In addition to his legal profession, Williams also served for several terms in the State Assembly and was considered a close friend of Governor Rueben Fenton, Roscoe Conkling and many others of that time. Williams was also active in the Dunkirk Community, serving on the board of education for many years.

In 1882, Williams entered the publishing business and established the Dunkirk Evening Observer, which went into print on Dec. 4, 1882. He continued to serve as Editor-in-chief of the paper up until shortly before his death on April 10, 1905.

After his death, Williams son, Henry Kirk Williams, took over as president of the Dunkirk Printing Company. The company not only continued to print the Observer, but also the Semi-weekly Grape Belt newspaper.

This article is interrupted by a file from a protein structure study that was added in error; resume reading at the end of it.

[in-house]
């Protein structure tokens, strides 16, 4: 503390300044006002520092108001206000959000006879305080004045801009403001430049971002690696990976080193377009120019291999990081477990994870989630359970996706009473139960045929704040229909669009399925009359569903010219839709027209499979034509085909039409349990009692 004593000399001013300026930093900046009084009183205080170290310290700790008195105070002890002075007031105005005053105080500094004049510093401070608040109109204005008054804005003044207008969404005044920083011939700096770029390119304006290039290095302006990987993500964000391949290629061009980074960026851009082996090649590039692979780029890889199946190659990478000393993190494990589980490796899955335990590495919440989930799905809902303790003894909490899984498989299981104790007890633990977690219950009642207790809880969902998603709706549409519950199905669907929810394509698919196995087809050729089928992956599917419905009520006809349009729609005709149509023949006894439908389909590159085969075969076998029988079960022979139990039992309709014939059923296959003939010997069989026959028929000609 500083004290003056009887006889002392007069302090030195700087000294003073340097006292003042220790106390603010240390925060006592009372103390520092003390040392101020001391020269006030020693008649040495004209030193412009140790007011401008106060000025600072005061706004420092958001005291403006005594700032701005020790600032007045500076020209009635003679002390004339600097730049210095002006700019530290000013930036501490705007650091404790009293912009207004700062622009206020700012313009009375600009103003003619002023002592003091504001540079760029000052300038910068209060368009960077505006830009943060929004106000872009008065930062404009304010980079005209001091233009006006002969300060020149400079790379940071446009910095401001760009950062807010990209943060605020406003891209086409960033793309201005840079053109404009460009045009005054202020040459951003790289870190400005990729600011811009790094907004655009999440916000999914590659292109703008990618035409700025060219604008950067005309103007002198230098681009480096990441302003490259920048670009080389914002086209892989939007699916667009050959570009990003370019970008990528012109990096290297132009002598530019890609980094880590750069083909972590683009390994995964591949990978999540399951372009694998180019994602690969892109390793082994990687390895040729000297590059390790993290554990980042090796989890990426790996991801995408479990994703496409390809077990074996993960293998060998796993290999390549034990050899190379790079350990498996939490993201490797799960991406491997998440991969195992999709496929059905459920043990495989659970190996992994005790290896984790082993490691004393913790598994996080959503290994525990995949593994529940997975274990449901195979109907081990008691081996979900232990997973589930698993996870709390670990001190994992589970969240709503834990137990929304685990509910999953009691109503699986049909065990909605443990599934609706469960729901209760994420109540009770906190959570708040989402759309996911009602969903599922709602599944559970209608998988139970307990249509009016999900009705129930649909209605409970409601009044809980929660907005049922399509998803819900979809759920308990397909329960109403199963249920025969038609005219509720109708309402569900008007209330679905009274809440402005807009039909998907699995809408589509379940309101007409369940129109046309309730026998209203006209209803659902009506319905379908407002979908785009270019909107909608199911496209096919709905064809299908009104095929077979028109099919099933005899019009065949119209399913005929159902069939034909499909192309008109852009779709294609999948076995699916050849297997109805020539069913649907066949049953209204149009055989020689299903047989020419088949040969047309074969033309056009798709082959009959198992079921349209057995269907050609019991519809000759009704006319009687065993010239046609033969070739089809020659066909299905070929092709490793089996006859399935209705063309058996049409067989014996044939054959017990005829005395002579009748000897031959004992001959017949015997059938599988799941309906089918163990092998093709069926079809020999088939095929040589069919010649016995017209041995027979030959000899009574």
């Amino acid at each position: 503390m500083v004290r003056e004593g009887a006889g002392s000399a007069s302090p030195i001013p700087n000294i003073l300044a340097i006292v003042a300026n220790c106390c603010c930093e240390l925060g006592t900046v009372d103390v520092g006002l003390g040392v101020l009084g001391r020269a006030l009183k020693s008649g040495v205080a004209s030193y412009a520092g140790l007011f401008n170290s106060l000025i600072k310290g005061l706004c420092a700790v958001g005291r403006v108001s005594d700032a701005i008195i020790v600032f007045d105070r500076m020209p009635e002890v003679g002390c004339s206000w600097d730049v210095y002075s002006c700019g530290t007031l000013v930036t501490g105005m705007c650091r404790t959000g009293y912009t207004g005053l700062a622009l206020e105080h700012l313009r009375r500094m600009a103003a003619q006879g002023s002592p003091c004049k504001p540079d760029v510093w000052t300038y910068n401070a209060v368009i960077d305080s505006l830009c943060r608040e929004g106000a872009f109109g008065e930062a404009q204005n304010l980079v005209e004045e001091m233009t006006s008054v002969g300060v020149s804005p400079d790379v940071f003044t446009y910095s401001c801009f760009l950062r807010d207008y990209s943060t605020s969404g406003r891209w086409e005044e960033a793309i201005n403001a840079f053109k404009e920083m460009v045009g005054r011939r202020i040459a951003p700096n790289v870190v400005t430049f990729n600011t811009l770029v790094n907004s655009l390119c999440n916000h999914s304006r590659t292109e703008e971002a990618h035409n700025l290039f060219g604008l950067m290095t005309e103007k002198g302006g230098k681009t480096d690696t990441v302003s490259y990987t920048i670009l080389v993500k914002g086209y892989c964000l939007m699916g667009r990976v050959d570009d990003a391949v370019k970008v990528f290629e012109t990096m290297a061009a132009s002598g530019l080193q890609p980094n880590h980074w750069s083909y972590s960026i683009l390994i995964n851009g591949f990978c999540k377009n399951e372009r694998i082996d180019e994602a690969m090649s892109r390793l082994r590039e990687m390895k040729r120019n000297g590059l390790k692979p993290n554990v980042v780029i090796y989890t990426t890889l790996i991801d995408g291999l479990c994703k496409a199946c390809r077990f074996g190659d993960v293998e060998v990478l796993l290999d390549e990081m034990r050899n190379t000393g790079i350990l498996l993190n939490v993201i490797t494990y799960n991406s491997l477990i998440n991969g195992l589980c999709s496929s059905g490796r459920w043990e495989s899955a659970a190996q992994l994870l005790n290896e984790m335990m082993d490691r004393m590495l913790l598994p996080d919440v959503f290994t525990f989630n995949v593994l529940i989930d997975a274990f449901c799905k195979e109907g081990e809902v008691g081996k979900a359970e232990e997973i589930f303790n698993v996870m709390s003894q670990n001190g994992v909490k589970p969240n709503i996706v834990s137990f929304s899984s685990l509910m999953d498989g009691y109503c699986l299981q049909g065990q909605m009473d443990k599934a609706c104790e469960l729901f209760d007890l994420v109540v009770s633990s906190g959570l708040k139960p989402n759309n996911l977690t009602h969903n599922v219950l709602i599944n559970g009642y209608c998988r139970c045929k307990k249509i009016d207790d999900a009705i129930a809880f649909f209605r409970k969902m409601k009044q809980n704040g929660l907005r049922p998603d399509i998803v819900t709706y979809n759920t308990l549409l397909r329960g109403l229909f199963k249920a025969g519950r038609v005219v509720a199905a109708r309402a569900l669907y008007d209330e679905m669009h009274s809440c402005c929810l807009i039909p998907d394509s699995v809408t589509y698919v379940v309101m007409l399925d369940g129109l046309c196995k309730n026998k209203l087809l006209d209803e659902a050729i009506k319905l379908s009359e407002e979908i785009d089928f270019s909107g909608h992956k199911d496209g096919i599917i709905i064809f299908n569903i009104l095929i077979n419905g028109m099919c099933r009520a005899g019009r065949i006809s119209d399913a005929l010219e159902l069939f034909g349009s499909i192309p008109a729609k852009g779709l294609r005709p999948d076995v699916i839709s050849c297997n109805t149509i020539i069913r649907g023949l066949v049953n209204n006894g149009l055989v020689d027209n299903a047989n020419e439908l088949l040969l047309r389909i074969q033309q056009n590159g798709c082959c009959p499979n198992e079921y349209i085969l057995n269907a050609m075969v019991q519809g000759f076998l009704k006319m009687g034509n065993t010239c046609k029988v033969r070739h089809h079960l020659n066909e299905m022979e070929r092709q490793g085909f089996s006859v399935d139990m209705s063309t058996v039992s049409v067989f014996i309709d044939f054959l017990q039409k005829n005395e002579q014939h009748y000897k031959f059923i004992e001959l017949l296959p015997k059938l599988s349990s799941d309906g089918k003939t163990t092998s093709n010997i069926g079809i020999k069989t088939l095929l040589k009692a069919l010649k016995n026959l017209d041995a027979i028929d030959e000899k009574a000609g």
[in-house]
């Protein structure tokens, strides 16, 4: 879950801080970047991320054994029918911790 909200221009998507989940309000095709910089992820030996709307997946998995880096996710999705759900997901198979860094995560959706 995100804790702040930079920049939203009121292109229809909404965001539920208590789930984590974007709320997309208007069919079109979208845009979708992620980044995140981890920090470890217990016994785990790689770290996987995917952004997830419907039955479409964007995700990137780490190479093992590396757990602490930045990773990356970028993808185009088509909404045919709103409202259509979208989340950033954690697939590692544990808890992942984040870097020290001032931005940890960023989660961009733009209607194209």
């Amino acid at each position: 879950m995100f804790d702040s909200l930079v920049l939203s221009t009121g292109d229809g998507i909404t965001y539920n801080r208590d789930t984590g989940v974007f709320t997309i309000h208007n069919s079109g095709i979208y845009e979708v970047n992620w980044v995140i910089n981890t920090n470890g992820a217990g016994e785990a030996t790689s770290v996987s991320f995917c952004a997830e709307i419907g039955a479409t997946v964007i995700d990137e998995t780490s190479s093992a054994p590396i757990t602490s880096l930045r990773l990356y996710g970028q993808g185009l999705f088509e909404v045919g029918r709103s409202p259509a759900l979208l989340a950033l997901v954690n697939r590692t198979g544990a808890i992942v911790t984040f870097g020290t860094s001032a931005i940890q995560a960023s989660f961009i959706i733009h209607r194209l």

Bicentennial Biographies is a not-for-profit radio project designed to raise awareness and increase interest in local history. It is brought to you as a public service by the Chautauqua County Historical Society throughout 2011 to celebrate the county’s 200th birthday. To learn more, visit www.McClurgMuseum.org or contact your local historical society.

View Complete List of Bicentennial Biographies and Audio

– J. Sample

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One Response to Bicentennial Biographies No. 111 – 115

  1. Julia MacLeod Williams says:

    Dr. Julien Taintor Williams of Dunkirk NY, born there on April 10, 1828 was the eighth of Dr. Ezra Williams and Sarah Austin King ‘s 12 children. He was graduated from Castleton Medical College, Castleton, Vermont in 1851. He practiced medicine in Dunkirk with his father and was the founder and publisher of the Evening Observer (1882) , the Dunkirk Printing Company and The Grape Belt. Like his father, he was deeply interested in community affairs. He served as president of the village of Dunkirk in 1878, was a member of of the Board of Education for 45 years, and was elected to the State of New York Legislature in 1864, serving 4 terms. He died in 1905 after an unusually rich and varied life of public service.